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BMC Musculoskeletal Disorders

, 6:10

First Online: 20 February 2005Received: 10 September 2004Accepted: 20 February 2005


BackgroundMRI slices of 1.5 mm thickness have been used in both cross sectional and longitudinal studies of osteoarthritis, but is difficult to apply to large studies as most techniques used in measuring knee cartilage volumes require substantial post-image processing. The aim of this study was to determine the optimal sampling of 1.5 mm thick slices of MRI scans to estimate knee cartilage volume in males and females for cross-sectional and longitudinal studies.

MethodsA total of 150 subjects had a sagittal T1-weighted fat-suppressed MRI scan of the right knee at a partition thickness of 1.5 mm to determine their cartilage volume. Fifty subjects had both baseline and 2-year follow up MRI scans. Lateral, medial tibial and patellar cartilage volumes were calculated with different samples from 1.5 mm thick slices by extracting one in two, one in three, and one in four to compare to cartilage volume and its rate of change. Agreement was assessed by means of intraclass correlation coefficient ICC and Bland and Altman plots.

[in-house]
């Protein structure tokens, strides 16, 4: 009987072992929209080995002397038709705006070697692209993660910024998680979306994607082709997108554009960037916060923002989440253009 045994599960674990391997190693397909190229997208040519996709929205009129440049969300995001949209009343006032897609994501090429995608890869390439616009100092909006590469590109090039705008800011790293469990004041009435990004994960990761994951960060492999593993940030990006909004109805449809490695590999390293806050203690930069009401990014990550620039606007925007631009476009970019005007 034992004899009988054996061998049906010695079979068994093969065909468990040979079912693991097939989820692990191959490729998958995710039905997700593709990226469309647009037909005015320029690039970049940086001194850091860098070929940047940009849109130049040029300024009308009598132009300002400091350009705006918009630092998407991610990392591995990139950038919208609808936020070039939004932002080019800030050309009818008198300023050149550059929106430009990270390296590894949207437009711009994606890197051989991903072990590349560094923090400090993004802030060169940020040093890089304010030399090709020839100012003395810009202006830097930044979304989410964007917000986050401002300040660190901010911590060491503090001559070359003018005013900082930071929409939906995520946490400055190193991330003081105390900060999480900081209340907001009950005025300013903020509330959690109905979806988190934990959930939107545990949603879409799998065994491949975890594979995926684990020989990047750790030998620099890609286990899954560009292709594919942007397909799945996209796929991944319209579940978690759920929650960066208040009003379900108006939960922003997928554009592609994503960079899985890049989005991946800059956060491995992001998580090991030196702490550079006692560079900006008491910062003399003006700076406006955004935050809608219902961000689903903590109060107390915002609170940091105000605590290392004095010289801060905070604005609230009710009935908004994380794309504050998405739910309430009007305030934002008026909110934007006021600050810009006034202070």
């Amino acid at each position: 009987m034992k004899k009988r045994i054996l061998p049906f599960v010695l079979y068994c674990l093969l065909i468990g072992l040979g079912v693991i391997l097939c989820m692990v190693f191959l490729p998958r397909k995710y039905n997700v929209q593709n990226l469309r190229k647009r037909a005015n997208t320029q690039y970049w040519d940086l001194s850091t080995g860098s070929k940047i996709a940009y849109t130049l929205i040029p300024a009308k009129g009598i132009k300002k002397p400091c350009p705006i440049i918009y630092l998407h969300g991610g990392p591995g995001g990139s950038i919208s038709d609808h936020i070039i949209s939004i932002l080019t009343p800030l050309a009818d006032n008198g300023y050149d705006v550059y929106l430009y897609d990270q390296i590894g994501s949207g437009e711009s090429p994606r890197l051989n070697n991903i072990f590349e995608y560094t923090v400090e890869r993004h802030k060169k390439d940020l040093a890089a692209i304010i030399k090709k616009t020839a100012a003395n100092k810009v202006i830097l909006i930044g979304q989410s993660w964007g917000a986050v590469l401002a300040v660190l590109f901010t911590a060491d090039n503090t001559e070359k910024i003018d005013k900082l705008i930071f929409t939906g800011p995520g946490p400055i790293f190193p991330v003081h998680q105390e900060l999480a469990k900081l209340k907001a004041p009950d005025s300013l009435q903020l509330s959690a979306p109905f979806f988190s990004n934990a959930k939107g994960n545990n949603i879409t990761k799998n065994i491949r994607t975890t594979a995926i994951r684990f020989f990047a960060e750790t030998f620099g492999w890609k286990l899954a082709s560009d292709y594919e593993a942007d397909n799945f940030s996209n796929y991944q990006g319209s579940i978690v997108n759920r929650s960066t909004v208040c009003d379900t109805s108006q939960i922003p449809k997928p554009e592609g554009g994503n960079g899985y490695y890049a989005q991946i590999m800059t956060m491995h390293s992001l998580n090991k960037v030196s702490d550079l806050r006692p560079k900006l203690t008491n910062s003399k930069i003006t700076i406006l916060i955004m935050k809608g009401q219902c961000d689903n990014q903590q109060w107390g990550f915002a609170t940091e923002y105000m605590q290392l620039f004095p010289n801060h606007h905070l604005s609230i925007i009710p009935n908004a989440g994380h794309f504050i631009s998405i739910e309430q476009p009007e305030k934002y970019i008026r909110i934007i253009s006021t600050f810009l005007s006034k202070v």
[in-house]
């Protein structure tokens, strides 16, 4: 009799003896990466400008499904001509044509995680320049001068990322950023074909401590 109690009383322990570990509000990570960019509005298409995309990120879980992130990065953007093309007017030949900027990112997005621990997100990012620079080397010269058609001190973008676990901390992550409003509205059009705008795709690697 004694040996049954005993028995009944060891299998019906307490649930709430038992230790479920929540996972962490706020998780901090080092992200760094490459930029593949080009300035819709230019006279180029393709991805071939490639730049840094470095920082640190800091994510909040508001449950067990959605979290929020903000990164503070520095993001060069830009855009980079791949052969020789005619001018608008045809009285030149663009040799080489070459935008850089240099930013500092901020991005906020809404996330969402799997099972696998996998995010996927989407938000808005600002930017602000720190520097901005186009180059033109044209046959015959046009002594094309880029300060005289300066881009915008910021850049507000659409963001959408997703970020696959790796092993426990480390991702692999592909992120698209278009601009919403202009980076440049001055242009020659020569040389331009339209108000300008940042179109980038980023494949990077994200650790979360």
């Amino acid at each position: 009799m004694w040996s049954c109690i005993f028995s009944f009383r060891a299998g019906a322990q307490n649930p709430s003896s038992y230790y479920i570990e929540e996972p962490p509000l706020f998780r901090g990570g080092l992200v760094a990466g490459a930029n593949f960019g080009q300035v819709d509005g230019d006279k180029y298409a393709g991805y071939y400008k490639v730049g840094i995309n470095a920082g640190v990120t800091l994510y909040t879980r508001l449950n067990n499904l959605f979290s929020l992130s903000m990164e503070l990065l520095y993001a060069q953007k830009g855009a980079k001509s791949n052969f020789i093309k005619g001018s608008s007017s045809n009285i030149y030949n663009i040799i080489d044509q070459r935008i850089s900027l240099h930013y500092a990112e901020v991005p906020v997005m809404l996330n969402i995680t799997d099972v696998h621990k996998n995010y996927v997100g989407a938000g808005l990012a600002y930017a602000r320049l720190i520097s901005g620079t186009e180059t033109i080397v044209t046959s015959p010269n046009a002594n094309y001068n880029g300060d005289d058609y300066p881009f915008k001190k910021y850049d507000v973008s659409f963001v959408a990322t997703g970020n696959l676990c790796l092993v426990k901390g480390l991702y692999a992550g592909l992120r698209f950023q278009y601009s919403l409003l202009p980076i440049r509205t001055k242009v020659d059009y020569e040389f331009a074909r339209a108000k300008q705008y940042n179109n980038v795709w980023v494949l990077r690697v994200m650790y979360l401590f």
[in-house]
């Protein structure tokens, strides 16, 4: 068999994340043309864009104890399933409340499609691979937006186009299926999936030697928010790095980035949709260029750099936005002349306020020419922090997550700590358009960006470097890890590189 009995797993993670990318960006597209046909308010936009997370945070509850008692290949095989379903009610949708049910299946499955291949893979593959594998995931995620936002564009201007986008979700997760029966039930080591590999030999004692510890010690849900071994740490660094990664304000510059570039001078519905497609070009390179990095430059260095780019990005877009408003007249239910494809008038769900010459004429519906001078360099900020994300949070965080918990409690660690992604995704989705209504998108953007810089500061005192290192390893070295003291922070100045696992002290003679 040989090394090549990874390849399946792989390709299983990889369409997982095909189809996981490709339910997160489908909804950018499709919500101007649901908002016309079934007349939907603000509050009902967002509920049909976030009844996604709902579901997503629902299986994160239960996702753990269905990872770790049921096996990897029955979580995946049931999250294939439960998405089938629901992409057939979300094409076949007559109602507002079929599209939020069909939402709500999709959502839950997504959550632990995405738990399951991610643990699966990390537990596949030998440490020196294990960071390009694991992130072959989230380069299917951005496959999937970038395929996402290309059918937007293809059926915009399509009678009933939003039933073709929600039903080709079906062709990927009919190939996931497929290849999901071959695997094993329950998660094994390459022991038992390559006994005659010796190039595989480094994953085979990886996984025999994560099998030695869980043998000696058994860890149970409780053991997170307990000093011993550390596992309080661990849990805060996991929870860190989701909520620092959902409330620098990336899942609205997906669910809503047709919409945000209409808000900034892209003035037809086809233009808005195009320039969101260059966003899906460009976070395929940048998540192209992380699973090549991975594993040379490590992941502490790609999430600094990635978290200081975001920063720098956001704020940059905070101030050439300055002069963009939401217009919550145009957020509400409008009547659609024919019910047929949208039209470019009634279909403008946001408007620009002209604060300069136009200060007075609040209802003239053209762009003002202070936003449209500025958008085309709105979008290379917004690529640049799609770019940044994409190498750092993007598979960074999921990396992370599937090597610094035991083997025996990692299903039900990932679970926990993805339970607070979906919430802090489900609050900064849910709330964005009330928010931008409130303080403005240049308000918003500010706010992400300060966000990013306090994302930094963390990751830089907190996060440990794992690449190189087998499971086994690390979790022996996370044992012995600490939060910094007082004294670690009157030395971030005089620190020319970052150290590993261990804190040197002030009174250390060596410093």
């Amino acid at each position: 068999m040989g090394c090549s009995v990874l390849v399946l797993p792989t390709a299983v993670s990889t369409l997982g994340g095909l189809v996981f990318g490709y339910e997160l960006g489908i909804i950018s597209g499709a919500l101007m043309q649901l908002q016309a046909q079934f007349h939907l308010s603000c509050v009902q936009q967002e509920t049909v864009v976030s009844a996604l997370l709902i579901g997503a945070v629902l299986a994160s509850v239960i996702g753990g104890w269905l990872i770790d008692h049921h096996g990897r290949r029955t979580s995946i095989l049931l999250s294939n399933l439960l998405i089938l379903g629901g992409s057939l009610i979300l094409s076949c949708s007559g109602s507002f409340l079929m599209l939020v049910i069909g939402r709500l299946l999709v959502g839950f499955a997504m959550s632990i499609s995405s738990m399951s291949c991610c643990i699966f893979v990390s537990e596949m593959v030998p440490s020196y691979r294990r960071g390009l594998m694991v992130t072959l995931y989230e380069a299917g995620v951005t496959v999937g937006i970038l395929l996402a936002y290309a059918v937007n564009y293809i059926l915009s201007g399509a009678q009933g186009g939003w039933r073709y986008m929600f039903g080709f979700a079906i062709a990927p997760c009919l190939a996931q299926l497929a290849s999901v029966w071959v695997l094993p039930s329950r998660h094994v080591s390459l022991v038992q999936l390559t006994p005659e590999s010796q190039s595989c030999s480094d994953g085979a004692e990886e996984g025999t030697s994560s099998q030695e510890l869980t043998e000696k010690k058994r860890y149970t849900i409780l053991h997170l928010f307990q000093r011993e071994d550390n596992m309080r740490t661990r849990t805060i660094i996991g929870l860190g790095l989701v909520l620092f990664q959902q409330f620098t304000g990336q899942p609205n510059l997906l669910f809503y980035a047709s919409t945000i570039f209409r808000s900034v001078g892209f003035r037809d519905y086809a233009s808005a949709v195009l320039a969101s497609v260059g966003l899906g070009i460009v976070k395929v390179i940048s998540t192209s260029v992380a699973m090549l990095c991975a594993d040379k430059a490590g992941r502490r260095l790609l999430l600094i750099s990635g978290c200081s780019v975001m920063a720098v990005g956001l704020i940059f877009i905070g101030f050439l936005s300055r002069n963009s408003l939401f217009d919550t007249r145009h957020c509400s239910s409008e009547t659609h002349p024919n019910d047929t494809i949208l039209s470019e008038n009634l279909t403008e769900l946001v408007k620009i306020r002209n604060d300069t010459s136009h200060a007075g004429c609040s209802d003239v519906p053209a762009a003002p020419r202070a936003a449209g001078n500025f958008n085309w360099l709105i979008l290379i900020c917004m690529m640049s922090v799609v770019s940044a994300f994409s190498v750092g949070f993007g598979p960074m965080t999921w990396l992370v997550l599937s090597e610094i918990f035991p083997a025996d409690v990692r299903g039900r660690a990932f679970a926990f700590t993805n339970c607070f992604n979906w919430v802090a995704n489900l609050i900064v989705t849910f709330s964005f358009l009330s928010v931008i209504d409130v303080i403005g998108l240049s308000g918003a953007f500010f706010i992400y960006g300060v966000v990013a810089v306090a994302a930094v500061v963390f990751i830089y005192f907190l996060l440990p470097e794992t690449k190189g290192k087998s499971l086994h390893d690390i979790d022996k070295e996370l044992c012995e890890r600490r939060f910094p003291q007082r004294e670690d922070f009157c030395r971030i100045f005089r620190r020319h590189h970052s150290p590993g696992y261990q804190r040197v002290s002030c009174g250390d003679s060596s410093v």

ResultsCompared to the whole sample of 1.5 mm thick slices, measuring every second to fourth slice led to very little under or over estimation in cartilage volume and its annual change. At all sites and subgroups, measuring every second slice had less than 1% mean difference in cartilage volume and its annual rate of change with all ICCs ≥ 0.98.

ConclusionSampling alternate 1.5 mm thick MRI slices is sufficient for knee cartilage volume measurement in cross-sectional and longitudinal epidemiological studies with little increase in measurement error. This approach will lead to a substantial decrease in post-scan processing time.

Electronic supplementary materialThe online version of this article doi:10.1186-1471-2474-6-10 contains supplementary material, which is available to authorized users.

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Autor: Guangju Zhai - Changhai Ding - Flavia Cicuttini - Graeme Jones

Fuente: https://link.springer.com/

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